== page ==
The equipment needed to make the sound for a film, animation or game isn’t just limited to microphones or computers, studios will often find random objects to mix into what will be the actual sound effect. In the case of pinewood studios, the crew will have access to an entire room dedicated to making effects, this includes various floors of gravel, rocks, wood and foliage, as well as props spread around the area. There are quite a few different types of microphone that one could use within filming. Typically, on camera microphones are not suitable for filming, as you would need to be close for the mic to pick up anything effectively or clearly. Lavalier microphones are used on occasion by amateur filmmakers as a cheap way to record dialog on set, these will clip to the clothing and record through a long cable to a phone or camera. Directional microphones work by recording from the front and blocking any sound from any other direction, these can be handy in recording sound effects, especially in recording exterior sound, with the help of a windshield. (Arjunan Abhijith, 2016) Condenser microphones are some of the most used at this time, as they have the capacity to record high quality sounds even at a distance, this does, however, make them sensitive to both physical shock and the wind, so these microphones are typically used indoors for a studio. There are many more types of microphones that fit into the Omnidirectional and Unidirectional category, all built for their specific environments.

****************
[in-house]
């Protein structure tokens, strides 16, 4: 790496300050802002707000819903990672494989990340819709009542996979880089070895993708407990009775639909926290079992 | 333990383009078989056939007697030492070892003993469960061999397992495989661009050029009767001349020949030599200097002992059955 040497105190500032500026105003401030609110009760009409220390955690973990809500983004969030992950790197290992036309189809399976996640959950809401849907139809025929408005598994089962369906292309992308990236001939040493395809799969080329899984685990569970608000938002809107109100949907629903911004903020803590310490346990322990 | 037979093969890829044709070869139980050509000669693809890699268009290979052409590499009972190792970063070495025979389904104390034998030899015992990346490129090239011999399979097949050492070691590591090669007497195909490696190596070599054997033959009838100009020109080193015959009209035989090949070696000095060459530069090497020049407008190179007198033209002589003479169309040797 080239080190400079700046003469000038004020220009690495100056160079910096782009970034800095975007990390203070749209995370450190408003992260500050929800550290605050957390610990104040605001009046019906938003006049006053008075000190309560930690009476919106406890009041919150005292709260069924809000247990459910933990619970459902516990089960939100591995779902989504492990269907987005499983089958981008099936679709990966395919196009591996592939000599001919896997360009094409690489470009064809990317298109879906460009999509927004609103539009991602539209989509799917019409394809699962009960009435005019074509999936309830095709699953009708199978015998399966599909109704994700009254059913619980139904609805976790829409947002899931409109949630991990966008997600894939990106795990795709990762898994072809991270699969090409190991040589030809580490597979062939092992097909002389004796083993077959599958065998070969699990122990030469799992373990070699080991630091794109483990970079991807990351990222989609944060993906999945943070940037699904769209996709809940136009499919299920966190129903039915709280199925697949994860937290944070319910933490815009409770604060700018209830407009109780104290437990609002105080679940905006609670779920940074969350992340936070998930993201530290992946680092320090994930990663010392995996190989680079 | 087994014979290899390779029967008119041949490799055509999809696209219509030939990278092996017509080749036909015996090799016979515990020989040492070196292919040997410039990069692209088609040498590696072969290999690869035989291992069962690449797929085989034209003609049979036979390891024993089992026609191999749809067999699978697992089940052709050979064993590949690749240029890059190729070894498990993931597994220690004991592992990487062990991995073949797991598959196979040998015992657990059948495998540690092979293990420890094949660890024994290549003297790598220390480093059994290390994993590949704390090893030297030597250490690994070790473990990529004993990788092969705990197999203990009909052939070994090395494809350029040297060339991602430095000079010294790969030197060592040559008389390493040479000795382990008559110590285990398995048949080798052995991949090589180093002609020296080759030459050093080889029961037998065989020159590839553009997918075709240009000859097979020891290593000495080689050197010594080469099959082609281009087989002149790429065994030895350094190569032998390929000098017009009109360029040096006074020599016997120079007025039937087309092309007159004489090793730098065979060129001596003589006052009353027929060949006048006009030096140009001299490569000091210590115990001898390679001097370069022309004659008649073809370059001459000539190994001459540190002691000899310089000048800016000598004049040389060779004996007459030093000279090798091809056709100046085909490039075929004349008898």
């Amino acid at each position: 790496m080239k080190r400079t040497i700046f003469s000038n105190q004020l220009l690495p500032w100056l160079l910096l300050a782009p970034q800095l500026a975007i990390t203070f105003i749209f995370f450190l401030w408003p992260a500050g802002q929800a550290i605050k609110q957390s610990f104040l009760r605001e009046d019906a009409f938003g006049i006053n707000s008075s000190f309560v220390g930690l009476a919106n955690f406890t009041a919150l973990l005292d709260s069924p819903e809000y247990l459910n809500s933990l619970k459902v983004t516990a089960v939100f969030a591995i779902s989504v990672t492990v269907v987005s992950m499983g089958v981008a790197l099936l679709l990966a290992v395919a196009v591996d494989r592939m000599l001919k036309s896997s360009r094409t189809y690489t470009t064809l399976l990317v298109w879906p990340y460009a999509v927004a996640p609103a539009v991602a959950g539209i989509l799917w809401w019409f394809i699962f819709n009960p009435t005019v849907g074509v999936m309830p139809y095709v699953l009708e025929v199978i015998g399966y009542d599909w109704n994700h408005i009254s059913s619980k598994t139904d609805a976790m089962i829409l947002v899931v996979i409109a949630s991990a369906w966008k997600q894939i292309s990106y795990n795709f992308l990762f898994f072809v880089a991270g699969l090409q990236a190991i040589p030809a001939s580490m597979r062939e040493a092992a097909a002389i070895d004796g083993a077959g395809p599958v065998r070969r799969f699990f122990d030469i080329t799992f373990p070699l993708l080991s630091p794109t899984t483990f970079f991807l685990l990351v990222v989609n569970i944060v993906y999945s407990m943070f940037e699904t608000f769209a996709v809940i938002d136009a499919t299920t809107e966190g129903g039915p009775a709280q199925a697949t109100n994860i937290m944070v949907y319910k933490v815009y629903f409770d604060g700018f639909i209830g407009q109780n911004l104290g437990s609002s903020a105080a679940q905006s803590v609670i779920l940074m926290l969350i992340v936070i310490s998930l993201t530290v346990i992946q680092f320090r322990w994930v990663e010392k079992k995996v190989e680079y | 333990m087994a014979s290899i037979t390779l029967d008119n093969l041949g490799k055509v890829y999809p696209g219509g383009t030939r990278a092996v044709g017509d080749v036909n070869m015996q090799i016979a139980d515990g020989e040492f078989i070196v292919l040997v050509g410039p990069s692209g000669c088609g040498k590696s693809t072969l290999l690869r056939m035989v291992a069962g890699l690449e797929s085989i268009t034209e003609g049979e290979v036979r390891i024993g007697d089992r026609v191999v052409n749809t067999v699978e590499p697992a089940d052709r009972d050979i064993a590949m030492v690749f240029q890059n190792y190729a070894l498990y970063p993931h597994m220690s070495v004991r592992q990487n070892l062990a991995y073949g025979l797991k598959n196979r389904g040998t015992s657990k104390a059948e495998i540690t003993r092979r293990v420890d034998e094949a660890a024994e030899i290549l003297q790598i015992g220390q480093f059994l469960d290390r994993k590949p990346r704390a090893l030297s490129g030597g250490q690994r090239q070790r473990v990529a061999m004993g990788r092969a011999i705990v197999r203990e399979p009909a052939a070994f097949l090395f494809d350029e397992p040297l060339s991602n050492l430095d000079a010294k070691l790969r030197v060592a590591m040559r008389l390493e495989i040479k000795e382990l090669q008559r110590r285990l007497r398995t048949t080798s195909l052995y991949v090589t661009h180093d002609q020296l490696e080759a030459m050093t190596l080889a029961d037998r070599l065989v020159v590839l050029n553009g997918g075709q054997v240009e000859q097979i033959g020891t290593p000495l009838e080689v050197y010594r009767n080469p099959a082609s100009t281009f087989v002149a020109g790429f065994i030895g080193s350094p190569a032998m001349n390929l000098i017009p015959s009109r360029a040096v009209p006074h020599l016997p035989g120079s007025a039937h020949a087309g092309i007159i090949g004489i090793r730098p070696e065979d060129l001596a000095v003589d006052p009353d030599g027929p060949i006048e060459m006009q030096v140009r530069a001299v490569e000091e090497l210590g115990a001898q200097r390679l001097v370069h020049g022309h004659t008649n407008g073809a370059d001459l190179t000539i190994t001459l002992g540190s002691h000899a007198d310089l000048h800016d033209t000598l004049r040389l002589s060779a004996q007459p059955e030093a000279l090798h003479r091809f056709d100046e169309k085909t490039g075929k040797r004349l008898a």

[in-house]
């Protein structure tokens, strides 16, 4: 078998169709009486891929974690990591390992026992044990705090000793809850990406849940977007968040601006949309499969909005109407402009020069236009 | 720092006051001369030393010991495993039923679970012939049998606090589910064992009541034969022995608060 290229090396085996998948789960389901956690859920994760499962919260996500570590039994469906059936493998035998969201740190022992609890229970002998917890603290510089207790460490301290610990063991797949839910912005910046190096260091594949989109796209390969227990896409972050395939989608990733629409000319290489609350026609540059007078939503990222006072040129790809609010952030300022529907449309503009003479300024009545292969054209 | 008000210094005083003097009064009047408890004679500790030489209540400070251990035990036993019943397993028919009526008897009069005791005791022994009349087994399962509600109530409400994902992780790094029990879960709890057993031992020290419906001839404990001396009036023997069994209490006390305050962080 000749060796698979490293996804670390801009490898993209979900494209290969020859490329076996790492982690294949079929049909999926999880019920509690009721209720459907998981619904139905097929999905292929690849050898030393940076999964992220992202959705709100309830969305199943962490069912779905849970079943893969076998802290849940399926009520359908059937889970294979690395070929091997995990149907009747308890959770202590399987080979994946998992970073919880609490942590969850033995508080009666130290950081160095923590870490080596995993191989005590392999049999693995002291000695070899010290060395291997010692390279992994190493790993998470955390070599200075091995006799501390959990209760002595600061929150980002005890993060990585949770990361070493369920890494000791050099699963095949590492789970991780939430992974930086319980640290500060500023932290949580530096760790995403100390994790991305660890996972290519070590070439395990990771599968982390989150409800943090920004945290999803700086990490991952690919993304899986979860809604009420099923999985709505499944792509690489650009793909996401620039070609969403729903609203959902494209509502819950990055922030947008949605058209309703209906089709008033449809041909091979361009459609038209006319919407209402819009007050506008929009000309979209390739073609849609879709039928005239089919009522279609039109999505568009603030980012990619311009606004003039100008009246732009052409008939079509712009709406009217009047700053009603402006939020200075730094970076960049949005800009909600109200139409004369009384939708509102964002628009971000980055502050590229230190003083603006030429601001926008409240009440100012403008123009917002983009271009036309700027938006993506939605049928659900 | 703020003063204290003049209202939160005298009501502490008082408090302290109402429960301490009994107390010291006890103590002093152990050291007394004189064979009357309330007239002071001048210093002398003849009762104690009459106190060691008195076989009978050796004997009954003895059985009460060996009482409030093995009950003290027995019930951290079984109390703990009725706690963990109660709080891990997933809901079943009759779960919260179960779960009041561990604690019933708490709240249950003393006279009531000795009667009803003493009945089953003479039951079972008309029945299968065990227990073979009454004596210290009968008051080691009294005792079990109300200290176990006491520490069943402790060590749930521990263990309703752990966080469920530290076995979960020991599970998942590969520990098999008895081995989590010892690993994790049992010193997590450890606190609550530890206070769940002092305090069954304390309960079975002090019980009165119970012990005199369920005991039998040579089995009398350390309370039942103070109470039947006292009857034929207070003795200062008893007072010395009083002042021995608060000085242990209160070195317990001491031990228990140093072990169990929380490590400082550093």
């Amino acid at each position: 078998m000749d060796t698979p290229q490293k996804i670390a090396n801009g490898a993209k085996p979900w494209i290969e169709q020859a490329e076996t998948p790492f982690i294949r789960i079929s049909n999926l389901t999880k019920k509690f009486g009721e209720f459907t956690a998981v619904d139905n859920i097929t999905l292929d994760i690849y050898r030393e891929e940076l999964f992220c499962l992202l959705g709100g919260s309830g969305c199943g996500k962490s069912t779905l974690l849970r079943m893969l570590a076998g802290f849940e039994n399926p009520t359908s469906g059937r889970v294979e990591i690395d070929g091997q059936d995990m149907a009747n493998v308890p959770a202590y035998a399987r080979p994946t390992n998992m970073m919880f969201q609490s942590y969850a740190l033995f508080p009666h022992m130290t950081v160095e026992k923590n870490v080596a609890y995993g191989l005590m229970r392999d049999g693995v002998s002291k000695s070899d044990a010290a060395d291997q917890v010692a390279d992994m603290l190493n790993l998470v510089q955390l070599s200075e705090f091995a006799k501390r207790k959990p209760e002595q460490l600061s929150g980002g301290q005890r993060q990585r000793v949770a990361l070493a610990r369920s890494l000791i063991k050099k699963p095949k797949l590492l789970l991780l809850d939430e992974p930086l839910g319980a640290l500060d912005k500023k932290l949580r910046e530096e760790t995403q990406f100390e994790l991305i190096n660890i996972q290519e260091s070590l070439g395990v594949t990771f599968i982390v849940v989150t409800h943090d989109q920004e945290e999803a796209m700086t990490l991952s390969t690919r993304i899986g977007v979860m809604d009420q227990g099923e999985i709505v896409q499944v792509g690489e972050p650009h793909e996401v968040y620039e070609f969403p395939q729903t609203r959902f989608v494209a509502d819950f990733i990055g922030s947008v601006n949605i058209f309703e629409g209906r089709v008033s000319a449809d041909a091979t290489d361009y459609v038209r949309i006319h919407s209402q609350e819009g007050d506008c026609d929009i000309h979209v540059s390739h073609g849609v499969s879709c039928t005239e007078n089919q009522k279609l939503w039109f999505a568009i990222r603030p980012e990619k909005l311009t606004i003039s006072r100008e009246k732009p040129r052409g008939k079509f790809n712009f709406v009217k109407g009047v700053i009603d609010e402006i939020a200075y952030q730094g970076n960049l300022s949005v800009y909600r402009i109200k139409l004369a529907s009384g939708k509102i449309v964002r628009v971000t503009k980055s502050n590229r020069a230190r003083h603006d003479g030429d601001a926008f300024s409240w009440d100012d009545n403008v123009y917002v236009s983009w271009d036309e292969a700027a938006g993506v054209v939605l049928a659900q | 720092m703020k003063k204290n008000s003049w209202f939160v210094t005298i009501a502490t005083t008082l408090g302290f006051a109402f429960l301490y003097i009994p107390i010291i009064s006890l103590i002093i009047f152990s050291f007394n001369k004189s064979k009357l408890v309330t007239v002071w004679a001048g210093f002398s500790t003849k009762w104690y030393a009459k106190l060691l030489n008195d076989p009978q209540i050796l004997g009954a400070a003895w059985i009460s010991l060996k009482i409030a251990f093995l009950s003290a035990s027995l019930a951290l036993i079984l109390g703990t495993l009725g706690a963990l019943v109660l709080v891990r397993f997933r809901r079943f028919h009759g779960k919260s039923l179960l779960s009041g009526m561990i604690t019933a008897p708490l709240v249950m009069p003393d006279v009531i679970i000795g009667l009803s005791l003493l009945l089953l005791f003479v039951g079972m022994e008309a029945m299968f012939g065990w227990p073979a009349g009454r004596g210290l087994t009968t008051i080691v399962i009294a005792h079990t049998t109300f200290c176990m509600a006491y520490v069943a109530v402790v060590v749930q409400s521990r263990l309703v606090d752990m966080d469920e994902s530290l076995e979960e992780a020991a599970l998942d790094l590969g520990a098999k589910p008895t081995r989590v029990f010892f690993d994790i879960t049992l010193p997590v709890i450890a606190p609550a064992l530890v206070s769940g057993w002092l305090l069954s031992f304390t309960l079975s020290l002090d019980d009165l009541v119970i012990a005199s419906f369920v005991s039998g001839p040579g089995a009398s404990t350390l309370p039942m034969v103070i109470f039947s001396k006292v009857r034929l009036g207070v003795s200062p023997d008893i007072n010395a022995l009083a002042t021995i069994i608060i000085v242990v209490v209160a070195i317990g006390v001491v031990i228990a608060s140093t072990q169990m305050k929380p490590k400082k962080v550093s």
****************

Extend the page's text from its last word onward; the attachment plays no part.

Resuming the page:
As mentioned earlier, most sounds come out imperfect and need to be edited in order to sound right for the job, this is where sound editing software comes in. Programs like FL Studio, Logic X Pro or PreSonus Studio One are used widely by professionals in order to cut up sound files and edit as well as mix them to sound completely different. This software proves to be invaluable to anyone seeking to create a decent variety of sound for their product.